Pareto analysis of GaN cost savings in the data centre

March 11, 2020 //By Nick Flaherty
Dr. Matthias Kasper and Dr. Gerald Deboy of Infineon Technologies undertake a Pareto analysis of the total cost of ownership for data centre power supplies based on GaN switches
Dr. Matthias Kasper and Dr. Gerald Deboy of Infineon Technologies undertake a Pareto analysis of the total cost of ownership for data centre power supplies based on GaN switches

While existing silicon designs have improved steadily in efficiency and density, there’s a limit to what can be achieved with this technology. This is where gallium nitride (GaN) devices are being increasingly employed to meet the challenging requirements of the data centre market with respect to density and efficiency.

Over recent years, there’s been a shift towards computing being handled in the cloud, which has led to an unprecedented growth of hyper scale datacentres with ever more power to be handled per rack. In turn, this has meant power demands have increased with the focus being laid upon more efficient, compact power supplies that use less electricity. Heat dissipation is the other essentially element here, with the aim to minimize the cooling demands as far as possible. With power demands for each rack rocketing up to 20kW and higher, there has been a trend away from the conventional 12V power rails to using 48V, thus reducing losses. However, more improvements are needed.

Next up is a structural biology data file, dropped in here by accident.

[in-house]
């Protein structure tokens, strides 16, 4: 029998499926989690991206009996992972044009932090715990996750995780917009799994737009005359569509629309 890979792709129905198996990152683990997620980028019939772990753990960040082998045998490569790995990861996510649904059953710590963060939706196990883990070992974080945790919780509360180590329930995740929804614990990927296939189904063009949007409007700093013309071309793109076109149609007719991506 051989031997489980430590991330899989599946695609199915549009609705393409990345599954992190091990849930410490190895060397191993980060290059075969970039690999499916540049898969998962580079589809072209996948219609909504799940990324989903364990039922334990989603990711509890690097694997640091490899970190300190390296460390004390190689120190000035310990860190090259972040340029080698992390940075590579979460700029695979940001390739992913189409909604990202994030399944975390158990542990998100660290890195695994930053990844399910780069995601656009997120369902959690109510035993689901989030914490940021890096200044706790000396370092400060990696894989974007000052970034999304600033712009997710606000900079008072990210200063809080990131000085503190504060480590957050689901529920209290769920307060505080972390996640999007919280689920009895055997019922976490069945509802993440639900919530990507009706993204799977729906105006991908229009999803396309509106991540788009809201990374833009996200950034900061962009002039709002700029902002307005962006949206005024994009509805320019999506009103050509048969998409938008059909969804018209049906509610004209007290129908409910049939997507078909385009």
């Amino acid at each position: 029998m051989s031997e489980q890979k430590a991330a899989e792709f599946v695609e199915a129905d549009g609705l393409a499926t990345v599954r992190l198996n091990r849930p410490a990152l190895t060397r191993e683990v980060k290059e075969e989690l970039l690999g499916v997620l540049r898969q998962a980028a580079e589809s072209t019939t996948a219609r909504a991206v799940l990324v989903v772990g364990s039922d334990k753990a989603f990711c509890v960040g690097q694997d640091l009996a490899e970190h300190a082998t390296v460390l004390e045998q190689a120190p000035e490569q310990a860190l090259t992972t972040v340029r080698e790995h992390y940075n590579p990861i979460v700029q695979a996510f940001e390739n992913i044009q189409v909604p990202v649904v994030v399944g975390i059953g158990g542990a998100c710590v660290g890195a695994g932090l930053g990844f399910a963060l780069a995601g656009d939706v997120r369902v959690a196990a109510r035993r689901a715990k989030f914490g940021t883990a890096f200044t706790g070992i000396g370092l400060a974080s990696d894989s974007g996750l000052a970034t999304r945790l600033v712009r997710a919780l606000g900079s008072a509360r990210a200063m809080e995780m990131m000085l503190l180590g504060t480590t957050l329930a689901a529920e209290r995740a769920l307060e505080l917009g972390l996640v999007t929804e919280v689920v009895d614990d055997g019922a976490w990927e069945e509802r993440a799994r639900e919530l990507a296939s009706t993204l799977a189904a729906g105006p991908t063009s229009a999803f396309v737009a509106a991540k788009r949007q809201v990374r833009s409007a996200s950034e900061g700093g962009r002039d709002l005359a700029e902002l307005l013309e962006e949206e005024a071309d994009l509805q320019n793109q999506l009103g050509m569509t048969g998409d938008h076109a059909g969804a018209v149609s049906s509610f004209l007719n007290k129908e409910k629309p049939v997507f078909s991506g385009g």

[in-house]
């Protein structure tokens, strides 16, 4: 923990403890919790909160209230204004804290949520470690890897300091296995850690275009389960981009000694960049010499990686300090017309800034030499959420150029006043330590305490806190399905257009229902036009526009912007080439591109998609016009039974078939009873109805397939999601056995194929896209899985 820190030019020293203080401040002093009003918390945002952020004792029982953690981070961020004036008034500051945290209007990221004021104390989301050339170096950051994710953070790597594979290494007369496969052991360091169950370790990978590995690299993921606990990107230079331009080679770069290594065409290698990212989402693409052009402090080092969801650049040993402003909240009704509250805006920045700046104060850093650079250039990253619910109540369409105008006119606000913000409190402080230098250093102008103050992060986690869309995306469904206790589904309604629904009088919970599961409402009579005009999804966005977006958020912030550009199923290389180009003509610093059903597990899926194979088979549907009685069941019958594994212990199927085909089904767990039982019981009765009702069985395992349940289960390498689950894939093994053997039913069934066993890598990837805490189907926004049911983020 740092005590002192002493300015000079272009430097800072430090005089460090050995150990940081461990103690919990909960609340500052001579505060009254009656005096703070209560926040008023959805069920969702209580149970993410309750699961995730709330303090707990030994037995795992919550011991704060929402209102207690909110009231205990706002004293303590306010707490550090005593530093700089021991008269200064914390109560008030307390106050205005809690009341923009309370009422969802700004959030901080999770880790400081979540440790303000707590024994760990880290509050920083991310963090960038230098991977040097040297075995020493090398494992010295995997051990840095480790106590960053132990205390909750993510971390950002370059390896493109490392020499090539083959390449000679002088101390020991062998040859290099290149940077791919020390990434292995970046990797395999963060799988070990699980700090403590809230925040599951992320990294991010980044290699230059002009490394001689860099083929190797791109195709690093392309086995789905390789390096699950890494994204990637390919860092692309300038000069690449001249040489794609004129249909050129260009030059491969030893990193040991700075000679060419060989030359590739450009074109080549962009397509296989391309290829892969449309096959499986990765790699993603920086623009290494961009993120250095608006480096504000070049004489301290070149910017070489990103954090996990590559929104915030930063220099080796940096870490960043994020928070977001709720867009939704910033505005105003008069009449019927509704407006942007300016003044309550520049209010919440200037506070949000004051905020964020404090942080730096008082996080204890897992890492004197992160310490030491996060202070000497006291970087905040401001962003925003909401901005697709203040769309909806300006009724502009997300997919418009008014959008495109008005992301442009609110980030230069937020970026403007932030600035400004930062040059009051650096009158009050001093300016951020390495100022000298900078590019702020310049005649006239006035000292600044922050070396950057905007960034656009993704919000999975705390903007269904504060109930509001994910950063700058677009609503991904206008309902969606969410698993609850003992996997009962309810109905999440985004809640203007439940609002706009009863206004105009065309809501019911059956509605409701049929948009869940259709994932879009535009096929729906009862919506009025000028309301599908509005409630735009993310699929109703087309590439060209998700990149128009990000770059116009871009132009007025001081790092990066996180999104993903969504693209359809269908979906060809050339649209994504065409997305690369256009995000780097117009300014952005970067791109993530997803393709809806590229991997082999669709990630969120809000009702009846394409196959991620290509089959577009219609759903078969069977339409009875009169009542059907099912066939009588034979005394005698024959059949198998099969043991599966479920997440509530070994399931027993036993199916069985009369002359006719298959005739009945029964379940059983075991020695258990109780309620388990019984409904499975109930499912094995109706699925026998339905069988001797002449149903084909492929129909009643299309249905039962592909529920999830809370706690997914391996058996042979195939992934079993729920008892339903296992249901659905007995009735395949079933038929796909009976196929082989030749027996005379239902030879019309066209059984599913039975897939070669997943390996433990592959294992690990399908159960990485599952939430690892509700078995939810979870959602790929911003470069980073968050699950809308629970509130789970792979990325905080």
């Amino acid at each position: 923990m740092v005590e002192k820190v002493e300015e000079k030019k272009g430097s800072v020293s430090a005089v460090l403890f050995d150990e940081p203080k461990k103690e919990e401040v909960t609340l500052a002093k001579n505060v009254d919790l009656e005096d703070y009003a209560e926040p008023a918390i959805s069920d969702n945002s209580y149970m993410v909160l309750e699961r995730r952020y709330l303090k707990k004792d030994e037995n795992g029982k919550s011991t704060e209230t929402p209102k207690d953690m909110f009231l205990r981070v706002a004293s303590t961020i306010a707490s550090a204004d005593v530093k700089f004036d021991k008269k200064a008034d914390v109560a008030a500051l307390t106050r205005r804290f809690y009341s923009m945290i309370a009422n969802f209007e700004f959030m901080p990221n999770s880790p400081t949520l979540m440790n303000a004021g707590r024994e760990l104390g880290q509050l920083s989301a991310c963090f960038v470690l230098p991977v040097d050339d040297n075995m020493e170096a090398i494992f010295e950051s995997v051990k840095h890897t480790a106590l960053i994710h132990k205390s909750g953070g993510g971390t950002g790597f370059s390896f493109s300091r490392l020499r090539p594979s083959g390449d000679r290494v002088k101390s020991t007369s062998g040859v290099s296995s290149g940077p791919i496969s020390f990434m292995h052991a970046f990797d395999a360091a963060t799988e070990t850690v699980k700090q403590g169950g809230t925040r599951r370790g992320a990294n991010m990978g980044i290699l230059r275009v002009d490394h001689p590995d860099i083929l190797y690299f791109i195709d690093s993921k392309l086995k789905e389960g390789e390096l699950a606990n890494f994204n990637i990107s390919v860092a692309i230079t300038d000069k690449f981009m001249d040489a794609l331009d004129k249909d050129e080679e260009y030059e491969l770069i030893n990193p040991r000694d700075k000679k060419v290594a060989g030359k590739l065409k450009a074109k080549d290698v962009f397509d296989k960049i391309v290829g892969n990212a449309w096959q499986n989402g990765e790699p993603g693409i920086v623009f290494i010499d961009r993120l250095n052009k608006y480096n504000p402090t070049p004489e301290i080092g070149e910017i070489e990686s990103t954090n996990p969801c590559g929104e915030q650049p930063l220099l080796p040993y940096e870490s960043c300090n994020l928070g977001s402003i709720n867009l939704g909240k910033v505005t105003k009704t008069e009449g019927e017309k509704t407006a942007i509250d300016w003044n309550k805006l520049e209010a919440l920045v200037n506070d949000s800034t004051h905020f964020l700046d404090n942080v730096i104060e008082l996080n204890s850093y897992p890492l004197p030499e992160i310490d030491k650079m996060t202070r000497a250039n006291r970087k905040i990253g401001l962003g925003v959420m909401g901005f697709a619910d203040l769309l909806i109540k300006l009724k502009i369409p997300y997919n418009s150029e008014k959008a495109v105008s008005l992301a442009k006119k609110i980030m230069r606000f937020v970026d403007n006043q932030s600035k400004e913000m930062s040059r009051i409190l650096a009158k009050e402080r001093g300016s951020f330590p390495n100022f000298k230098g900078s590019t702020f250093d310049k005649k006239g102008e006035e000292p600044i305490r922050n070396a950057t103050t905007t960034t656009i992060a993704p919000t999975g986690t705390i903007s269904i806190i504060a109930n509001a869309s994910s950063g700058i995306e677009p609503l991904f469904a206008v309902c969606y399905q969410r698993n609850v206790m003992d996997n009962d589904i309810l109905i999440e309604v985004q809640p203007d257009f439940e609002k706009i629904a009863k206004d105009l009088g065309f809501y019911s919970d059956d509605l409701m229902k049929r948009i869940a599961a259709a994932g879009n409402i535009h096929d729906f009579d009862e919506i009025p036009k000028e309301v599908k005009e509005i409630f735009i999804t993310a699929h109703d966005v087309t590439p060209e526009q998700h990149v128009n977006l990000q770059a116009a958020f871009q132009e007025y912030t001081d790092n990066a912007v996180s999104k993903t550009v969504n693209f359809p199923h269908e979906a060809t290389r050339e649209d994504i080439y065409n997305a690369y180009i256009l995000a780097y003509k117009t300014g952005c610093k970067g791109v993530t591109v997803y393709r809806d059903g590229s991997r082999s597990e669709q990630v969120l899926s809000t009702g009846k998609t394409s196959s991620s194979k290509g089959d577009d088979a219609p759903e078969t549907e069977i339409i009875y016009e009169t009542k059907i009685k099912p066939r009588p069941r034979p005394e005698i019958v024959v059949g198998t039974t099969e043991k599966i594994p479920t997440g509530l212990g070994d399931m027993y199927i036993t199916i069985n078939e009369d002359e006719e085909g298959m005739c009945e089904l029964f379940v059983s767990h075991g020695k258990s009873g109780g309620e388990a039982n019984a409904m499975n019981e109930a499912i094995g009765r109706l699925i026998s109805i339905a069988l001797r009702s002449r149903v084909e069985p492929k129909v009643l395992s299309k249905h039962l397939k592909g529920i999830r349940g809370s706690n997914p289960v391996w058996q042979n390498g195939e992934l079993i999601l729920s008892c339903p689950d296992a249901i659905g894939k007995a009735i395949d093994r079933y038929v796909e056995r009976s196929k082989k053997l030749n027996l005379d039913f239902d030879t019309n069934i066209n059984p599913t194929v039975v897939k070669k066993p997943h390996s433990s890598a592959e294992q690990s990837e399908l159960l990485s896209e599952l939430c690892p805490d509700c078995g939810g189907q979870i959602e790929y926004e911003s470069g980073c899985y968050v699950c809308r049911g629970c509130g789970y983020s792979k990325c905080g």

GaN devices have a number of electrical characteristics that give them advantages over silicon. Firstly, GaN high-electron-mobility transistors (HEMTs) have an order of magnitude lower gate charge and output charge, as well as virtually zero reverse recovery charge. Together, this means that hard commutation of reverse conducting devices is possible, thus enabling the use of simpler topologies such as totem pole PFC stages with trapezoidal current modulation.

By reducing switching losses and allowing higher switching frequencies, GaN devices can deliver higher efficiency than silicon alternatives in many applications, as well as higher power densities. On the downside, GaN switching devices are more expensive than silicon alternatives, and may increase the overall power supply cost.


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